Indeed, Menzie, and I am assuming that you saw the exclamation points and understand that they meant I was at least partly being humorous, given all that, but just in case there are readers here who did not catch it, I was being at least partly humorous. I mean, even in the days when they really were strong predictors of recessions, they cannot predict pandemics, even if we have an old coauthor of Menzie’s (Navarro) who thinks he knows more about health than do medical scientists.

      2. Moses Herzog

        I don’t read the literature enough, or even the regular business news in totality, so I might have missed it, but I thought Brainard was one of the first people to mention this, and at the time it really caught my eye as I thought it was a pretty keen observation. The type of foresight Barkley dreams of exhibiting by pecking at others’ comments.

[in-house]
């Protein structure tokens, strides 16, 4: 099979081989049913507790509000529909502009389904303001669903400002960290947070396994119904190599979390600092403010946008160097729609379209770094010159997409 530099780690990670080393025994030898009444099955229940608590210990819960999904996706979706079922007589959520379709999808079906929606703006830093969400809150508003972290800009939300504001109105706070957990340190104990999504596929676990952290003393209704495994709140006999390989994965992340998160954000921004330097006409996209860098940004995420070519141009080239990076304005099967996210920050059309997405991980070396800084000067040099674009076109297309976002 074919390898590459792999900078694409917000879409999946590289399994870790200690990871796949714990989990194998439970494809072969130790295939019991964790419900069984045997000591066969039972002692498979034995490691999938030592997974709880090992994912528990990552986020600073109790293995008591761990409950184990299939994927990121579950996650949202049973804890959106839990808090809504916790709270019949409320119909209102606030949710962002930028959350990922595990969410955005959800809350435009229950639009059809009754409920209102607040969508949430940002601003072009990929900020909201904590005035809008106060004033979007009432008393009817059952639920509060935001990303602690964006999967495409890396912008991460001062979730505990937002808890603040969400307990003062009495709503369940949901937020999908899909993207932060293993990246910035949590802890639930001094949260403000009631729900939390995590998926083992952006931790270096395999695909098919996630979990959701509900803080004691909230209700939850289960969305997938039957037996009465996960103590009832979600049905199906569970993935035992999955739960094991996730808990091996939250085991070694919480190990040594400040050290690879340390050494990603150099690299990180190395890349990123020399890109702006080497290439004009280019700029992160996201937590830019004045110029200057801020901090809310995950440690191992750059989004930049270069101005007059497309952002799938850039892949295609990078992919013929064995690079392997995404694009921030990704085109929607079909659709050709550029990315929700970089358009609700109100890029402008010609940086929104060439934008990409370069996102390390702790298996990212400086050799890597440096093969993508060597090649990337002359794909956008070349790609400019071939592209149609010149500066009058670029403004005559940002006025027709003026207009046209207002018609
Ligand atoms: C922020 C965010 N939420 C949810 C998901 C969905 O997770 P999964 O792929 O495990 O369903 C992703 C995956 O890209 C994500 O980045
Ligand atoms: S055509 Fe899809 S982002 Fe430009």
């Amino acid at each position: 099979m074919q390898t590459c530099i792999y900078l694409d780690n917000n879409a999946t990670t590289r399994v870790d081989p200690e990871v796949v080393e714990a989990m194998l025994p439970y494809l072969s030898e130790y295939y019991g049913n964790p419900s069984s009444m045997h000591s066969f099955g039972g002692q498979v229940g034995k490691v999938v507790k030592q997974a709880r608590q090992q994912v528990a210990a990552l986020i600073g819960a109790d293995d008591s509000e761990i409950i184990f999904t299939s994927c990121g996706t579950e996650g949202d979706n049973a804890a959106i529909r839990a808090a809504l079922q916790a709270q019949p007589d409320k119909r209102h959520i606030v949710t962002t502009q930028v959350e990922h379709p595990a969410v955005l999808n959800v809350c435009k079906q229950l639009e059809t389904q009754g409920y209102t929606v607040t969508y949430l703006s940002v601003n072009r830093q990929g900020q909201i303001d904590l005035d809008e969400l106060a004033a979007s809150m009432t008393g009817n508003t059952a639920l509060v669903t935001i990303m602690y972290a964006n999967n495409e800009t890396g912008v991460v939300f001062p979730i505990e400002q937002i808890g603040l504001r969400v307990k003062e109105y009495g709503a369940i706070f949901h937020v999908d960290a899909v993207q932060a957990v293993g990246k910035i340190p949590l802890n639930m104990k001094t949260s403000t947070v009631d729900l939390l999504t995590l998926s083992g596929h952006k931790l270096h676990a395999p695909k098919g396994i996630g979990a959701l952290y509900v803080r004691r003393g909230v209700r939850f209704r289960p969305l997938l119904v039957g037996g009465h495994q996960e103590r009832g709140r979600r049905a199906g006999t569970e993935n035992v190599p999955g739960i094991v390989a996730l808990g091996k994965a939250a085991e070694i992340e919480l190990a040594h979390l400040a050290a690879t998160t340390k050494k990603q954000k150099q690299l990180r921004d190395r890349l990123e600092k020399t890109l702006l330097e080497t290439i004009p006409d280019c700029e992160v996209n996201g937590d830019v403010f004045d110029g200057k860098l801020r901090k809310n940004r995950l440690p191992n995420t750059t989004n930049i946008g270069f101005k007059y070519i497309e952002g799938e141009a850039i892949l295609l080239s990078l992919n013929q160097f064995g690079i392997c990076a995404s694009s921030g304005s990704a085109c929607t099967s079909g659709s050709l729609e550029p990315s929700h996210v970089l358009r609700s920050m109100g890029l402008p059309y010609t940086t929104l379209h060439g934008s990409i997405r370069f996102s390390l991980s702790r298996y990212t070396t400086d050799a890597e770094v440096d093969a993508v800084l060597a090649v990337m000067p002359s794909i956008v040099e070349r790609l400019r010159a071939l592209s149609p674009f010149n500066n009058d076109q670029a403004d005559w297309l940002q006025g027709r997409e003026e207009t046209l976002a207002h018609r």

She may have been wrong on the eventual hiking of rates (i.e. the potential of inflation in 2018), but she nailed it on how to read inversions in the 2018 context, and unless someone else mentioned this before her that I am unaware of (which may very well be the case), I think Brainard deserves credit for this observation.

  4. The Rage

    The key driver of the 2000’s expansion was subprime debt so the end was near. With dead real profits and inflation rising in a late stage manner, growth would have stalled out in 2020. Runs on the subprime banks would have started in 2021 during the recession. I suspect that was just delayed……..bhahahah.

  5. pgl

    The Kenosha shooter is Kyle Rittenhouse: